Through a series of personal interviews and anecdotes, author Gita Piramal in her latest book Rahul Bajaj: An Extraordinary Life has traced the life and learnings of one of India’s biggest and boldest businessmen. Piramal speaks with Outlook Business and shares how Bajaj stood tall amidst the other business leaders of his time, how he exemplified leadership and why he will be missed. Edited excerpts:
What was the importance of Rahul Bajaj’s stand against the government’s liberalisation move in 1991? Looking back, did his anti-liberalisation stand help India Inc?
This is a more nuanced situation than the question suggests. As I have written in the book, Rahul Bajaj emphasises, “I was shouting away in the 1980s for liberalisation - we wanted Indian companies to become multinational corporations. But in 1993, I became infamous. When I asked for a level playing field, everybody thought this was an euphemism for protection. Economic liberalisation was good for India, and I said so on many platforms.” Do read the book for more details.
Rahul Bajaj was instrumental in getting India Inc a prominent voice at global groupings such as WEF. Do you see anyone taking over this mantle from him?
He was certainly a prominent voice in these forums at a time when the Indian industry was not as known globally as it is today. Now, not only has the perception of India as a market changed globally but also many Indian business groups have established a global presence. So, perhaps one may not need a single individual to play the catalytic role that he did in these forums.
At a time when the scope of dialogue between the government and industry is getting limited, how much will Rahul Bajaj be missed?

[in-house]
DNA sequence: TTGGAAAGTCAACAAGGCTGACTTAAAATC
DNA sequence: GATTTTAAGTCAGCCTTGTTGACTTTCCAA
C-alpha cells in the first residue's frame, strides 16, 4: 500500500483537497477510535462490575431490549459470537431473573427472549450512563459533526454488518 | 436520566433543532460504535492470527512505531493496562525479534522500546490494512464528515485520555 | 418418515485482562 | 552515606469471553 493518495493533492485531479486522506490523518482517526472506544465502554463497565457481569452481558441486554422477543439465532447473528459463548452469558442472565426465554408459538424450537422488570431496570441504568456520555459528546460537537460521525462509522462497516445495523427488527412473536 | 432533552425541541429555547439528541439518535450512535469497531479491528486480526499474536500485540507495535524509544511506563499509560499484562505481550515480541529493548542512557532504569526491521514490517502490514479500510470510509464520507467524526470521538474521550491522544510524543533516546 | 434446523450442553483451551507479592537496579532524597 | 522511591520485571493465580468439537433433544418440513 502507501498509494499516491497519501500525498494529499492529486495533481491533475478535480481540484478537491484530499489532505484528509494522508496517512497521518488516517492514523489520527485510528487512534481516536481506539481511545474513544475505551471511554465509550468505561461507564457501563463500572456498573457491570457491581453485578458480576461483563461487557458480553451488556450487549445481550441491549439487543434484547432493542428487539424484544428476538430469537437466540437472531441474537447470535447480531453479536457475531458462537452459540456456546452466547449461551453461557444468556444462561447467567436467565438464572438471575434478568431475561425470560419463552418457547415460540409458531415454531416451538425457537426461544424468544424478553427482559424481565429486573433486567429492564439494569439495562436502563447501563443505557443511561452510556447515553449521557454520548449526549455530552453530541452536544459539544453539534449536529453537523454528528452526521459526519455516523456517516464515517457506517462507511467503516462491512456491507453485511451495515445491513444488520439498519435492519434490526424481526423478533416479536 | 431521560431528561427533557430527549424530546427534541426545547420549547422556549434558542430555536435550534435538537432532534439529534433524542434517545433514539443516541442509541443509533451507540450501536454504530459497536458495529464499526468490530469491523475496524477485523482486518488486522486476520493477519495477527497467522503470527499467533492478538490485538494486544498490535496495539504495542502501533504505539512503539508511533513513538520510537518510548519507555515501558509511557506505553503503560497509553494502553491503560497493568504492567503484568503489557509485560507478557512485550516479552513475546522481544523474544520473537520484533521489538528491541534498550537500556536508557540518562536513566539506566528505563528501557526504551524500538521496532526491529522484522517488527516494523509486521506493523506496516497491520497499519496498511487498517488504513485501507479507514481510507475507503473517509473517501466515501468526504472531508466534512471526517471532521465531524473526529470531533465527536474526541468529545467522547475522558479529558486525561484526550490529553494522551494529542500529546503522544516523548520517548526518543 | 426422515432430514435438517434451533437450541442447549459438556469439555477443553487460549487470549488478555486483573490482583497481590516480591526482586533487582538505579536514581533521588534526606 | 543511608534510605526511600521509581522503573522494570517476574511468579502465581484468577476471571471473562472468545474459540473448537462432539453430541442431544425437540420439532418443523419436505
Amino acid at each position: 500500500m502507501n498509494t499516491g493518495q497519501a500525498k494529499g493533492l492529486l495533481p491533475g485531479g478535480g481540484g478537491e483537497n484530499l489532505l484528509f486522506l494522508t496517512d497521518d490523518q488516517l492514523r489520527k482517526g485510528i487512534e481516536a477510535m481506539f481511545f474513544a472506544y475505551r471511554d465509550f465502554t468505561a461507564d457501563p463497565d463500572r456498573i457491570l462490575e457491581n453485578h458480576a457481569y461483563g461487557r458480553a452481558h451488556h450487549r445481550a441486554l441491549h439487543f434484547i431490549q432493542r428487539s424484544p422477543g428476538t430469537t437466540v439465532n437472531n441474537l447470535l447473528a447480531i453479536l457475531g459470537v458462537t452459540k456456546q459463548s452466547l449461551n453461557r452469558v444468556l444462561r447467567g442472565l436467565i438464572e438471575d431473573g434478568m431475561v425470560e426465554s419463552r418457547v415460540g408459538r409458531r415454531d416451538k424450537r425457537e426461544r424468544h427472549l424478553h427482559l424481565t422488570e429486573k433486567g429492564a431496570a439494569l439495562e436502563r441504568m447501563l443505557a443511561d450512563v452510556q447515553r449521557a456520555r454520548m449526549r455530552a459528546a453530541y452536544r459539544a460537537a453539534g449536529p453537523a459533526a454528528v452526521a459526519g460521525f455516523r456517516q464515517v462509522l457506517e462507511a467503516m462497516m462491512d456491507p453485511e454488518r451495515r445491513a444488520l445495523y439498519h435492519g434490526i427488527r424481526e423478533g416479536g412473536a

Rahul Bajaj will always be missed for his distinctive voice, whatever the prevailing circumstances.
You have written extensively on corporate leaders. How do you see the leadership style of Rahul Bajaj in relation to his peers across generations?
Rahul Bajaj exemplified leadership as it is taught in business schools and yet was often so elusive in the actual corporate world itself. He was a visionary, clear on strategy, decisive, action-oriented and execution-driven, and excellent with people and at building teams. The real differentiating factors were his conviction, and ability to speak out and defend his beliefs. Ultimately, these are the true hallmarks of leadership.
Looking at the Bajaj family, do you think the Indian business leadership style is equipped to lead the knowledge economy that India is becoming?
The Bajaj family is known for its values, ethics and sound business practices which have been maintained over generations. With interests in cutting-edge industries such as electric vehicles and the financial services sector which is extremely technology-led, I believe the Bajaj group is an excellent example of how one of India’s oldest business groups can take its legacy forward by adopting a progressive mindset. They set a great example to their peers and to young entrepreneurs.
(Gita Piramal is a bestselling author and a business historian. She has also written Business Maharajas and Business Legends)